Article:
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Cite this article
Linck E, Bridge ES, Duckles JM, Navarro-Sigüenza AG, Rohwer S. (2015) Assessing migration patterns in Passerina ciris using the world’s bird collections as an aggregated resource. PeerJ PrePrints3:e1567v1https://doi.org/10.7287/peerj.preprints.1567v1
Natural history museum collections (NHCs) represent a rich and largely untapped source of data on demography and population movements. NHC specimen records can be corrected to a crude measure of collecting effort and reflect relative population densities with a method known as abundance indices. We plot abundance index values from georeferenced NHC data in a 12-month series for the new world migratory passerine Passerina ciris across its molting and wintering range in Mexico and Central America. We illustrate a statistically significant change in abundance index values across regions and months that suggests a quasi-circular movement around its non-breeding range, and use enhanced vegetation index (EVI) analysis of remote sensing plots to demonstrate non-random association of specimen record density with areas of high primary productivity. We demonstrate how abundance indices from NHC specimen records can be applied to infer previously unknown migratory behavior, and be integrated with remote sensing data to allow for a deeper understanding of demography and behavioral ecology across space and time.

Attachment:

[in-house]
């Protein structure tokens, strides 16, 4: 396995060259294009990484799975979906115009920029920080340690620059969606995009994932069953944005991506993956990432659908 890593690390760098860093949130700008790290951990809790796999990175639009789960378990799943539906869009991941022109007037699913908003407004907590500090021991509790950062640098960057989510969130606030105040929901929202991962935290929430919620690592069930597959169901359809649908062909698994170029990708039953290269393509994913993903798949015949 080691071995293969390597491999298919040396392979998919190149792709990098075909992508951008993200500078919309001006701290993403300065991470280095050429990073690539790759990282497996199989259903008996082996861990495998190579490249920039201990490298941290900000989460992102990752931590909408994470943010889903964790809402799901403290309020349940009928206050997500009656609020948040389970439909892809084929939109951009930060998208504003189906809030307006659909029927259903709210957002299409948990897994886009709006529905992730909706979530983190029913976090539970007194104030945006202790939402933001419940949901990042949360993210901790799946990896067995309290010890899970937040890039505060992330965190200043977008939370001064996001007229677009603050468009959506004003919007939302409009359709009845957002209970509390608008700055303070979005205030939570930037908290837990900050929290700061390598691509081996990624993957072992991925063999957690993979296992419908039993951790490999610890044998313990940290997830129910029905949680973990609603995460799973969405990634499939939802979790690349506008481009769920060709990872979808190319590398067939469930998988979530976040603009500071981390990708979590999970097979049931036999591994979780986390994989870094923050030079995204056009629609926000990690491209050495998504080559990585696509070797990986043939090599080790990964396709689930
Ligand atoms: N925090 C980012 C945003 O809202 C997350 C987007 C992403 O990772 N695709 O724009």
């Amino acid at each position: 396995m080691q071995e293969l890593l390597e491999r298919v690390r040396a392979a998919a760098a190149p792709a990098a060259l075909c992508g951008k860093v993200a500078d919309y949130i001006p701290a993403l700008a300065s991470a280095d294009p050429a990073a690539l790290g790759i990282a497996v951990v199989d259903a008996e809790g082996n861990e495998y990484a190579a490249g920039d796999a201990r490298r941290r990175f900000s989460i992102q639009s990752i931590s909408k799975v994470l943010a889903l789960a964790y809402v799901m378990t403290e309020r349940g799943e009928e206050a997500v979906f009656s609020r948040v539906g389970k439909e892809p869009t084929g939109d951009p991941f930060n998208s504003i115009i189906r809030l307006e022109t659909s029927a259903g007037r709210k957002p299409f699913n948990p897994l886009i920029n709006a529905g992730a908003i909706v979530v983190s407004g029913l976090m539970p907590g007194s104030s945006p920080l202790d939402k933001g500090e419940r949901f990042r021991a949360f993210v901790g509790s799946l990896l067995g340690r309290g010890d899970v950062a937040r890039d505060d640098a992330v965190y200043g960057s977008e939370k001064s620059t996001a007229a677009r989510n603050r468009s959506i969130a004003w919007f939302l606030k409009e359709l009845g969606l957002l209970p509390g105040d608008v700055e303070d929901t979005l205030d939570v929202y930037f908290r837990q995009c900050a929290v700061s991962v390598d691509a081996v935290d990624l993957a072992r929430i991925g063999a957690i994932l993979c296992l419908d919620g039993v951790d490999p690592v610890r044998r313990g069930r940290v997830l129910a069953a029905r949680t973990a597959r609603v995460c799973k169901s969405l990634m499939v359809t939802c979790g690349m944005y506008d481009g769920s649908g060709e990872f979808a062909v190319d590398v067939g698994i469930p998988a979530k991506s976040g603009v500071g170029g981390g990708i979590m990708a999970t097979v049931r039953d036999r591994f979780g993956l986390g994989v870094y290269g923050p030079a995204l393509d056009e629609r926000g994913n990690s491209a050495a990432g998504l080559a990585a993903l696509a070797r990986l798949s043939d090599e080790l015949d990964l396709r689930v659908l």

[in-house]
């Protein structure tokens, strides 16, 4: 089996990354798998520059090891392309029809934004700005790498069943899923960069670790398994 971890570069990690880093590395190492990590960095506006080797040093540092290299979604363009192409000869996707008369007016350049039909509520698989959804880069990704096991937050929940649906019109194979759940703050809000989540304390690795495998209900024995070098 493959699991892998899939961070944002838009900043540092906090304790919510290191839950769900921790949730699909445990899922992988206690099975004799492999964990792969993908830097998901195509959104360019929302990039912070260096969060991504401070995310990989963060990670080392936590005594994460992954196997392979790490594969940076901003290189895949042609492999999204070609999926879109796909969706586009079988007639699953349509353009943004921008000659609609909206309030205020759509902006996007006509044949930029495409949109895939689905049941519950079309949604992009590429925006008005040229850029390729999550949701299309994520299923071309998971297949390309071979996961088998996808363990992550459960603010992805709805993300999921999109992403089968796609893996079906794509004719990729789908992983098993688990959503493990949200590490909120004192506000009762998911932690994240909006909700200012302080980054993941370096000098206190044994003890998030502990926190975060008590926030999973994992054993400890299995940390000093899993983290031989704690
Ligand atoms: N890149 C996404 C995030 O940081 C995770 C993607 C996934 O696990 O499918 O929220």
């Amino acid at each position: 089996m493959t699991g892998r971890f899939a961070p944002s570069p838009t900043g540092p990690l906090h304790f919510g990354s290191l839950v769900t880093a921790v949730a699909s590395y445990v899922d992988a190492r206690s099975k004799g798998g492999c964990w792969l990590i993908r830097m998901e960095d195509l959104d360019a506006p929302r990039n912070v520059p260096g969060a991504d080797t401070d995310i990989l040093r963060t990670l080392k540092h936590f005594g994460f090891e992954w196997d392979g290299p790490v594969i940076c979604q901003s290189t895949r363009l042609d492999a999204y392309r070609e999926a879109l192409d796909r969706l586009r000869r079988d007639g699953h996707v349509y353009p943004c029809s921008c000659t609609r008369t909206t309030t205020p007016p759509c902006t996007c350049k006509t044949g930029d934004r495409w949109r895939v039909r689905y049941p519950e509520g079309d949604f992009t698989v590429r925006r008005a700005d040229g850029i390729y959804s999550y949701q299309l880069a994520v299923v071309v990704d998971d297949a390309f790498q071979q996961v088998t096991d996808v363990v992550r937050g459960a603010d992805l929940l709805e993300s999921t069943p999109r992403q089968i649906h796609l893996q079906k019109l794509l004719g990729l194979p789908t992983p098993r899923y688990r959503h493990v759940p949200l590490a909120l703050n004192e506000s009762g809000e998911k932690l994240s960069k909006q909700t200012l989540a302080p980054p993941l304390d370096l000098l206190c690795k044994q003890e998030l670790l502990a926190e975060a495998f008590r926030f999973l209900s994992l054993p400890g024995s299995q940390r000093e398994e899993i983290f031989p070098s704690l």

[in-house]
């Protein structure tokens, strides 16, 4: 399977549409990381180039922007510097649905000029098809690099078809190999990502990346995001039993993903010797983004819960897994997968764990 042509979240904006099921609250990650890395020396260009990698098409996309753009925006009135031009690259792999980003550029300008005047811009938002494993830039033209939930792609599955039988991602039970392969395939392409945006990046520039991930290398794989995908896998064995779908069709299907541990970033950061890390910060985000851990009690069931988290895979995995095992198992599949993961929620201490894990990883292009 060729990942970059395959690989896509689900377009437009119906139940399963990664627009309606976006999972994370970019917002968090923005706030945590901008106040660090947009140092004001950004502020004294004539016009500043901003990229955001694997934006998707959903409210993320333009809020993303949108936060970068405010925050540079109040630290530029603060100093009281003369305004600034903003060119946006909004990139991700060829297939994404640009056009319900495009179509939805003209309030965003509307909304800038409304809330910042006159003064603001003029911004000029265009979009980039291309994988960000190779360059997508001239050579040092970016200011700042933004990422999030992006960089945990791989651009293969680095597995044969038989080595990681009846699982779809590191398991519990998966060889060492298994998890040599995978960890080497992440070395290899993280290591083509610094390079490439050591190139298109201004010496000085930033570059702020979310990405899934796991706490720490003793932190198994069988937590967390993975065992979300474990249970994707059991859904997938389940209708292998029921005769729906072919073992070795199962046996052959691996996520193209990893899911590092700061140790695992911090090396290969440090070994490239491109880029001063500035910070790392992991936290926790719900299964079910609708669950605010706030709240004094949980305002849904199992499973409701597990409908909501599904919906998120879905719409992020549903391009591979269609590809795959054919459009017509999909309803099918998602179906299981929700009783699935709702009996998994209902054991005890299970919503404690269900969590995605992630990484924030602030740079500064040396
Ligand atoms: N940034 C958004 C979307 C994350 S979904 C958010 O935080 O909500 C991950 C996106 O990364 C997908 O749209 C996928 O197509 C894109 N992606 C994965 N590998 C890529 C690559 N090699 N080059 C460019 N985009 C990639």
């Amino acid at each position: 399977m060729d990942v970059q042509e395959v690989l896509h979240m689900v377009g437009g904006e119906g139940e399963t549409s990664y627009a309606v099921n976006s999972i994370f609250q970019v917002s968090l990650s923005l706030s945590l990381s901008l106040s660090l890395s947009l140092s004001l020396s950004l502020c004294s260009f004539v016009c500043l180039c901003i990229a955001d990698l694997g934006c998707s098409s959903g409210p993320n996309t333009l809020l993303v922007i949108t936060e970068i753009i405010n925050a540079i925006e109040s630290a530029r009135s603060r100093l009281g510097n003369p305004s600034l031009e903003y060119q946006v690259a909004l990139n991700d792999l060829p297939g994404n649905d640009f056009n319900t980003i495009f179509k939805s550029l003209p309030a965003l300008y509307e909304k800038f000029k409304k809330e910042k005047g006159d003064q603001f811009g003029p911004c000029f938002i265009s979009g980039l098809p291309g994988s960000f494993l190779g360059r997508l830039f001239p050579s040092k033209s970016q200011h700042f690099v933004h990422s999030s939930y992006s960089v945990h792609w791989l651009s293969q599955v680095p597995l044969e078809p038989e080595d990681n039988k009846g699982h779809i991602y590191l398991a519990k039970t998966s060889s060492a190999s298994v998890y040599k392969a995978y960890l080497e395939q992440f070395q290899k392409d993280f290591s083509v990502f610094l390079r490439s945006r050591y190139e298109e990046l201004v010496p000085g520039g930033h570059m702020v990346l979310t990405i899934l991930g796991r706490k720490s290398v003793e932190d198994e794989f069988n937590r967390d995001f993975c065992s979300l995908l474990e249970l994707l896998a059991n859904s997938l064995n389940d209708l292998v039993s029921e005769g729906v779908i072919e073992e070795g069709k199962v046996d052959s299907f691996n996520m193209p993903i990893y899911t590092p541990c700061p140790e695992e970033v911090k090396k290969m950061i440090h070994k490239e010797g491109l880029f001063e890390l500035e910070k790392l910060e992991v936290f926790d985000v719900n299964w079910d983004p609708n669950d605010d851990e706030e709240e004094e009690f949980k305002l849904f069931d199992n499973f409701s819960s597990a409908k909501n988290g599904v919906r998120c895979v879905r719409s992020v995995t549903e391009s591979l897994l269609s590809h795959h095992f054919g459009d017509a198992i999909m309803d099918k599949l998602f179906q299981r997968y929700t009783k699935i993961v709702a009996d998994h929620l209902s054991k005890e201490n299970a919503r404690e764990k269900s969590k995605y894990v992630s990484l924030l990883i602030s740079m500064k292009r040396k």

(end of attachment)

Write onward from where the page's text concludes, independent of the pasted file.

Our article demonstrates the use of natural history collection specimen records in inferring population-level movements, shedding light on previously unknown migratory behavior in a New World passerine bird. This is a submission to PeerJ for review.
Animation of monthly changes in Passerina ciris abundance index values with EVI analysis of remote sensing data
Figure 2 (.gif animation). Abundance index (AI) values for Passerina ciris specimens in Mexico by month, plotted against EVI analysis of remote sensing data. Red circles indicate the occurrence of P. ciris specimens, with the diameter of the circle proportional to value of Abundance Index. Green areas indicate high EVI values, correlated with regions with a high density of live green plants (photosynthetically active vegetation).
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